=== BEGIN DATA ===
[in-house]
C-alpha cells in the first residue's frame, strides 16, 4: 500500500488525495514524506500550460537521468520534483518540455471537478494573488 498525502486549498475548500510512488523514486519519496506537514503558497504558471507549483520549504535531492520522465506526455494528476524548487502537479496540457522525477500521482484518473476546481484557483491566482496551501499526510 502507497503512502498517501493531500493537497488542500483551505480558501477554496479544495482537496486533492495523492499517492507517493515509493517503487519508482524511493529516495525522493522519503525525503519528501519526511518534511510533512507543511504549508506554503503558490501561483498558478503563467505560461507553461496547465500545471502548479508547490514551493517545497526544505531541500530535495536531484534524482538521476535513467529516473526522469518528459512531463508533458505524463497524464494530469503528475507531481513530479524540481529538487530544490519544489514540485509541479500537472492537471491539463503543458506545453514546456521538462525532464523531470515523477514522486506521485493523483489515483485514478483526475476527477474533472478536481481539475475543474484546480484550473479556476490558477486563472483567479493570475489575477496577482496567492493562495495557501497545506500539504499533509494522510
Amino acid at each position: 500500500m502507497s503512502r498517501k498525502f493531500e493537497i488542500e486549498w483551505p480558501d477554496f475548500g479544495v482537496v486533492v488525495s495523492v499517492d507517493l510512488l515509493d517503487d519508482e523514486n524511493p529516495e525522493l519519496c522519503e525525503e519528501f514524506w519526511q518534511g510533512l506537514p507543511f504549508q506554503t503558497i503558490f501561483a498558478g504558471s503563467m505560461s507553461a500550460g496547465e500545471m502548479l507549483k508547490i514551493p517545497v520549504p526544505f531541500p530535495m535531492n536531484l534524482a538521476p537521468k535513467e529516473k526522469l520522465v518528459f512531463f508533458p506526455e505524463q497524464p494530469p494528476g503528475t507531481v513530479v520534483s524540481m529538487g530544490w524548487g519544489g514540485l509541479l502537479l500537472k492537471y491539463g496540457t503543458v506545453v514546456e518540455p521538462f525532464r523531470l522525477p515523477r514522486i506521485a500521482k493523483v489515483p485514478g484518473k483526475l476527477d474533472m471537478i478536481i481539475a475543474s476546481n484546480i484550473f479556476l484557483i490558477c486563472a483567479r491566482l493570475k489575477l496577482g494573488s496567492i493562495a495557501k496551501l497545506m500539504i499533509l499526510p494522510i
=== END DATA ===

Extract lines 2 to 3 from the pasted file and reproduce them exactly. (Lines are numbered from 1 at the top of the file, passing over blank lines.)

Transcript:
C-alpha cells in the first residue's frame, strides 16, 4: 500500500488525495514524506500550460537521468520534483518540455471537478494573488 498525502486549498475548500510512488523514486519519496506537514503558497504558471507549483520549504535531492520522465506526455494528476524548487502537479496540457522525477500521482484518473476546481484557483491566482496551501499526510 502507497503512502498517501493531500493537497488542500483551505480558501477554496479544495482537496486533492495523492499517492507517493515509493517503487519508482524511493529516495525522493522519503525525503519528501519526511518534511510533512507543511504549508506554503503558490501561483498558478503563467505560461507553461496547465500545471502548479508547490514551493517545497526544505531541500530535495536531484534524482538521476535513467529516473526522469518528459512531463508533458505524463497524464494530469503528475507531481513530479524540481529538487530544490519544489514540485509541479500537472492537471491539463503543458506545453514546456521538462525532464523531470515523477514522486506521485493523483489515483485514478483526475476527477474533472478536481481539475475543474484546480484550473479556476490558477486563472483567479493570475489575477496577482496567492493562495495557501497545506500539504499533509494522510
Amino acid at each position: 500500500m502507497s503512502r498517501k498525502f493531500e493537497i488542500e486549498w483551505p480558501d477554496f475548500g479544495v482537496v486533492v488525495s495523492v499517492d507517493l510512488l515509493d517503487d519508482e523514486n524511493p529516495e525522493l519519496c522519503e525525503e519528501f514524506w519526511q518534511g510533512l506537514p507543511f504549508q506554503t503558497i503558490f501561483a498558478g504558471s503563467m505560461s507553461a500550460g496547465e500545471m502548479l507549483k508547490i514551493p517545497v520549504p526544505f531541500p530535495m535531492n536531484l534524482a538521476p537521468k535513467e529516473k526522469l520522465v518528459f512531463f508533458p506526455e505524463q497524464p494530469p494528476g503528475t507531481v513530479v520534483s524540481m529538487g530544490w524548487g519544489g514540485l509541479l502537479l500537472k492537471y491539463g496540457t503543458v506545453v514546456e518540455p521538462f525532464r523531470l522525477p515523477r514522486i506521485a500521482k493523483v489515483p485514478g484518473k483526475l476527477d474533472m471537478i478536481i481539475a475543474s476546481n484546480i484550473f479556476l484557483i490558477c486563472a483567479r491566482l493570475k489575477l496577482g494573488s496567492i493562495a495557501k496551501l497545506m500539504i499533509l499526510p494522510i